Portstewart to Portballintrae

Northern Ireland, Causeway Coast, United Kingdom

William Mackesy’s account of this walk

Port Stewart is a nice Victorian resort with fine beaches either side, [and indeed below the town, next to its harbour.

You leave the town walking through a golf course, a tad bathetic but saved by the beauty of the shoreline. In due course you get above low cliffs for an excellent walk, albeit always within the sight of development. Portrush appears across a bay, then we are in its suburbs (we meet lots of these on this walk). The beach below the centre of town is wide and firm, with a pretty little harbour next to it. We pause at the low headland beyond to enjoy the huge views along the coast, looking west the whole way to Donegal.

A short walk back along the eastern shore gets us to the enormous Curran Strand beach, a  [4 mile stretch of wide, firm sand with huge sand dunes heaped up behind it. In mid-September, there are people here, but they disappear into the space so you often feel comfortably alone. Walkopedia had no choice but to take its boots off and splosh along in the shadows. Gentle if sustained joy.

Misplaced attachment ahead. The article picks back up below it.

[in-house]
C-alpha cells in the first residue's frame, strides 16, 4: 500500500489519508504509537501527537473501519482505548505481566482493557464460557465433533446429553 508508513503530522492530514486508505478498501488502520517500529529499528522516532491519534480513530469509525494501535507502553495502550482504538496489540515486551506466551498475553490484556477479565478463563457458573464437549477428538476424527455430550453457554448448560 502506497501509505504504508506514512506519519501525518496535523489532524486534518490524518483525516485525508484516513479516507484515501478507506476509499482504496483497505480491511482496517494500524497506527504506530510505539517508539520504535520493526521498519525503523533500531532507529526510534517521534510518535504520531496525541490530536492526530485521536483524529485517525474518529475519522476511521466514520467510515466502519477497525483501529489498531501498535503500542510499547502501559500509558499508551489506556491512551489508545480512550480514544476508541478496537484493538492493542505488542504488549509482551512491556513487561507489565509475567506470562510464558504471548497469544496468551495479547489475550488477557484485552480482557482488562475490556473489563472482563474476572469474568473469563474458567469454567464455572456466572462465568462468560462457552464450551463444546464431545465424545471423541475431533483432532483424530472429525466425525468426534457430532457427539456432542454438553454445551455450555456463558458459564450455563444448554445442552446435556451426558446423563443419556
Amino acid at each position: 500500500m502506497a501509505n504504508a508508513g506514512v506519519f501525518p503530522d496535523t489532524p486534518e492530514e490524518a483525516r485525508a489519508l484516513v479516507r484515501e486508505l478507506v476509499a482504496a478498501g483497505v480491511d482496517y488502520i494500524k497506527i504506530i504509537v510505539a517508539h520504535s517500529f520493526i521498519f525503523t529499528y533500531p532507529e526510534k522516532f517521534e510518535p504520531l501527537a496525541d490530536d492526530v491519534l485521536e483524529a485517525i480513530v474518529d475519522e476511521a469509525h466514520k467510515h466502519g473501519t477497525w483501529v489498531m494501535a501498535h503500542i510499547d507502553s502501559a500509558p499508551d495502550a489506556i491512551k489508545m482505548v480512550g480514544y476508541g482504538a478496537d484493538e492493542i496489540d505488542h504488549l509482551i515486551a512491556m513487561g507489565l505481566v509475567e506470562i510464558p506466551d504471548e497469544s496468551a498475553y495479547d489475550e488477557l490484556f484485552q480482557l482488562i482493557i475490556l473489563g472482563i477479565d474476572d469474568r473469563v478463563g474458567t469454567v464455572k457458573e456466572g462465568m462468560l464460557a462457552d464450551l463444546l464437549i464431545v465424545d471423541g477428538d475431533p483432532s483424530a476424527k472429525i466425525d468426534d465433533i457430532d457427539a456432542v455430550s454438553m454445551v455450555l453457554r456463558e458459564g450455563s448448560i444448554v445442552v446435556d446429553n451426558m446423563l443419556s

We eat our picnic sitting on a natural little shelf where the beach meets the dunes, just round the curve so Portrush is no more.

Just before the end of the beach, we head up into the dunes, to climb onto the hillside above the beach end. The next couple of kilometres would be wonderful walking, but for being right beside the main road. This being Northern Ireland, the road is not as heavily used as elsewhere, but even so it is a drag. There are many delights, though: wildly eroded chalk cliffs, complete with holes and arches; a geologically fascinating layering of lava over chalk in the cliffs (old quarries) to our right; the absurdly romantically sited Dunluce castle on its cliff-top. The approach to Portballintrae has fine views across its bay, somewhat marred by development, but the village around its harbour has some charm, although it has been heavily developed in recent years.

We turn towards Bushmills, dropping onto the railway line we followed from the coast the day before.

 A good walk, with some marvels and delights, somewhat spoilt by a lot of development.

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